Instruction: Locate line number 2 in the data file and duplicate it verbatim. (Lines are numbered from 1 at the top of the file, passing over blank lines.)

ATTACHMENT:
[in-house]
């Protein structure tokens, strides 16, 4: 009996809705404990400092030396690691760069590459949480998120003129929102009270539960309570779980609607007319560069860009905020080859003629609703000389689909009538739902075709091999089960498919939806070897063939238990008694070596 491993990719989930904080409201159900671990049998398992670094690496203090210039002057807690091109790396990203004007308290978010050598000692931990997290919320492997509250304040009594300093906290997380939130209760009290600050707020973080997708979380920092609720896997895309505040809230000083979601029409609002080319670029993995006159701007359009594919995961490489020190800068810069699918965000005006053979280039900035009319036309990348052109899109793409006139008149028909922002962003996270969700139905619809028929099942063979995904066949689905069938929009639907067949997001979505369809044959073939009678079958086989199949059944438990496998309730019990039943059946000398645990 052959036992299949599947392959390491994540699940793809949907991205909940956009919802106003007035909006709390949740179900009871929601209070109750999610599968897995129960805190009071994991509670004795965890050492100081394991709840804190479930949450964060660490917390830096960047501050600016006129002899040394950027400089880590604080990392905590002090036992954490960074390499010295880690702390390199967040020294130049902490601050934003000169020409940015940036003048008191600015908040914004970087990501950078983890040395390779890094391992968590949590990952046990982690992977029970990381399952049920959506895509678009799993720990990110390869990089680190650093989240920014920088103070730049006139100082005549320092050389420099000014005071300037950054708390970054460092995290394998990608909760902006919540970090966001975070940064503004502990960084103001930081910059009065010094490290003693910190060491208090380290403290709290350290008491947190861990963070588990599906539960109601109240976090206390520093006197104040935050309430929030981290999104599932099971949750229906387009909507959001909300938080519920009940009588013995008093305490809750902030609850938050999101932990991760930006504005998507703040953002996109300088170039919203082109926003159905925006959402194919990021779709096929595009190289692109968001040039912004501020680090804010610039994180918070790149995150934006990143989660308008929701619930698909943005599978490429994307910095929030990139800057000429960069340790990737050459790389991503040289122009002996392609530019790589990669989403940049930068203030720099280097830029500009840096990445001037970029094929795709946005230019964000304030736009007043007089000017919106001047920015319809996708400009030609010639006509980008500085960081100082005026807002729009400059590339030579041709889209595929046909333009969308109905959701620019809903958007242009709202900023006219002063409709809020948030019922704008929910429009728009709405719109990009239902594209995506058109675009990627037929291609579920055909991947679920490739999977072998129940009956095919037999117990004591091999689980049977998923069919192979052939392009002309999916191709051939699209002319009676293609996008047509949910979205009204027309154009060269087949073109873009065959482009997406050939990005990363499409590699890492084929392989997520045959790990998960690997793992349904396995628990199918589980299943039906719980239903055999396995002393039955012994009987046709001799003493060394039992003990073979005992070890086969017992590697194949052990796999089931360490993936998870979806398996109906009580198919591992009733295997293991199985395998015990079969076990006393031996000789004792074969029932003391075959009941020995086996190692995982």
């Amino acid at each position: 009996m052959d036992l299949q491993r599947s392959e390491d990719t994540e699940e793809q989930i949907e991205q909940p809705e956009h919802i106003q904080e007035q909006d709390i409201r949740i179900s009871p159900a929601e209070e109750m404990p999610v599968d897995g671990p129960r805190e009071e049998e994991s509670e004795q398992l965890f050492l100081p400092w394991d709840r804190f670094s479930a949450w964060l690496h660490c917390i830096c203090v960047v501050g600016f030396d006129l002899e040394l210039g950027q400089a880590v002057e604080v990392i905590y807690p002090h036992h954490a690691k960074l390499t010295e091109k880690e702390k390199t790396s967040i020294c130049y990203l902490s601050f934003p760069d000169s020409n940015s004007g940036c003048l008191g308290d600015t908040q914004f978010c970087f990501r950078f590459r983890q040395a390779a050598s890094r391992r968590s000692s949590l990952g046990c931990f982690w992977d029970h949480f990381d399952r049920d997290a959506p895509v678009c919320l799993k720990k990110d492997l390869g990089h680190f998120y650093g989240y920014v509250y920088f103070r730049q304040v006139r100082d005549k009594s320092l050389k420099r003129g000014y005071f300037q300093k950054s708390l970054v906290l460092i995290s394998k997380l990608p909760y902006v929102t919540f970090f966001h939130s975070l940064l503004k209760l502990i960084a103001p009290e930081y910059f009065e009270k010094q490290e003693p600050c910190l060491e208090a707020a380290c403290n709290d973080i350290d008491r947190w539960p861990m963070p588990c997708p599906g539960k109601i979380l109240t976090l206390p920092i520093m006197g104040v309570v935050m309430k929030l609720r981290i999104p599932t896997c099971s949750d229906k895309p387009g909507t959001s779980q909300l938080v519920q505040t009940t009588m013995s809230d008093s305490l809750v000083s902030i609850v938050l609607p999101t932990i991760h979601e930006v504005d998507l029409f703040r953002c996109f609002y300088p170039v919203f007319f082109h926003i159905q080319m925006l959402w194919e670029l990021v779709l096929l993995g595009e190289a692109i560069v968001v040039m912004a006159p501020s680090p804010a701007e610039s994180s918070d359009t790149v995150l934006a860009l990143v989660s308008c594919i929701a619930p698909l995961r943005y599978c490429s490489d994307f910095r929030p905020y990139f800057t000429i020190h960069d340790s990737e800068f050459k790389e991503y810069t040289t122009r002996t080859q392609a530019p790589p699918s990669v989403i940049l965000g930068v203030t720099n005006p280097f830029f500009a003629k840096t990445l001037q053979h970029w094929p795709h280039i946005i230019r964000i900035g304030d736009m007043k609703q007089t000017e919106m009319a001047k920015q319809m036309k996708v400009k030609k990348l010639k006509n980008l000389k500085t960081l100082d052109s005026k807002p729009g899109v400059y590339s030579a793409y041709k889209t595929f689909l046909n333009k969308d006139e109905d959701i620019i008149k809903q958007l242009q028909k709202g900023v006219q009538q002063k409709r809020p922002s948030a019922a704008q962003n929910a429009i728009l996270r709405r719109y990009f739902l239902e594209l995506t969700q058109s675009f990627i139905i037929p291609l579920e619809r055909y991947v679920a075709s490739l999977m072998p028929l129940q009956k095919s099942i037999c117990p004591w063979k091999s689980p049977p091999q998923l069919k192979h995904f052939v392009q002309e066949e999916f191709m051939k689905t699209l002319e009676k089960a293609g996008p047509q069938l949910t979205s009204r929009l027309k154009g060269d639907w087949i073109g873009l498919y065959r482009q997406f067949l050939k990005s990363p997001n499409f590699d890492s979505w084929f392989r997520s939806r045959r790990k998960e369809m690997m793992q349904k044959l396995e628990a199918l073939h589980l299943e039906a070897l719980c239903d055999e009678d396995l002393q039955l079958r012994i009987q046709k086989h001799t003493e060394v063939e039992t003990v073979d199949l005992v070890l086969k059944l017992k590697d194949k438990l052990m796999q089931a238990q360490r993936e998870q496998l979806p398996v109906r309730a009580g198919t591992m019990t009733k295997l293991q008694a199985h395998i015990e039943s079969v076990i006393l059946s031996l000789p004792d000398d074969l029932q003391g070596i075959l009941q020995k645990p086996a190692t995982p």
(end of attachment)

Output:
């Protein structure tokens, strides 16, 4: 009996809705404990400092030396690691760069590459949480998120003129929102009270539960309570779980609607007319560069860009905020080859003629609703000389689909009538739902075709091999089960498919939806070897063939238990008694070596 491993990719989930904080409201159900671990049998398992670094690496203090210039002057807690091109790396990203004007308290978010050598000692931990997290919320492997509250304040009594300093906290997380939130209760009290600050707020973080997708979380920092609720896997895309505040809230000083979601029409609002080319670029993995006159701007359009594919995961490489020190800068810069699918965000005006053979280039900035009319036309990348052109899109793409006139008149028909922002962003996270969700139905619809028929099942063979995904066949689905069938929009639907067949997001979505369809044959073939009678079958086989199949059944438990496998309730019990039943059946000398645990 052959036992299949599947392959390491994540699940793809949907991205909940956009919802106003007035909006709390949740179900009871929601209070109750999610599968897995129960805190009071994991509670004795965890050492100081394991709840804190479930949450964060660490917390830096960047501050600016006129002899040394950027400089880590604080990392905590002090036992954490960074390499010295880690702390390199967040020294130049902490601050934003000169020409940015940036003048008191600015908040914004970087990501950078983890040395390779890094391992968590949590990952046990982690992977029970990381399952049920959506895509678009799993720990990110390869990089680190650093989240920014920088103070730049006139100082005549320092050389420099000014005071300037950054708390970054460092995290394998990608909760902006919540970090966001975070940064503004502990960084103001930081910059009065010094490290003693910190060491208090380290403290709290350290008491947190861990963070588990599906539960109601109240976090206390520093006197104040935050309430929030981290999104599932099971949750229906387009909507959001909300938080519920009940009588013995008093305490809750902030609850938050999101932990991760930006504005998507703040953002996109300088170039919203082109926003159905925006959402194919990021779709096929595009190289692109968001040039912004501020680090804010610039994180918070790149995150934006990143989660308008929701619930698909943005599978490429994307910095929030990139800057000429960069340790990737050459790389991503040289122009002996392609530019790589990669989403940049930068203030720099280097830029500009840096990445001037970029094929795709946005230019964000304030736009007043007089000017919106001047920015319809996708400009030609010639006509980008500085960081100082005026807002729009400059590339030579041709889209595929046909333009969308109905959701620019809903958007242009709202900023006219002063409709809020948030019922704008929910429009728009709405719109990009239902594209995506058109675009990627037929291609579920055909991947679920490739999977072998129940009956095919037999117990004591091999689980049977998923069919192979052939392009002309999916191709051939699209002319009676293609996008047509949910979205009204027309154009060269087949073109873009065959482009997406050939990005990363499409590699890492084929392989997520045959790990998960690997793992349904396995628990199918589980299943039906719980239903055999396995002393039955012994009987046709001799003493060394039992003990073979005992070890086969017992590697194949052990796999089931360490993936998870979806398996109906009580198919591992009733295997293991199985395998015990079969076990006393031996000789004792074969029932003391075959009941020995086996190692995982």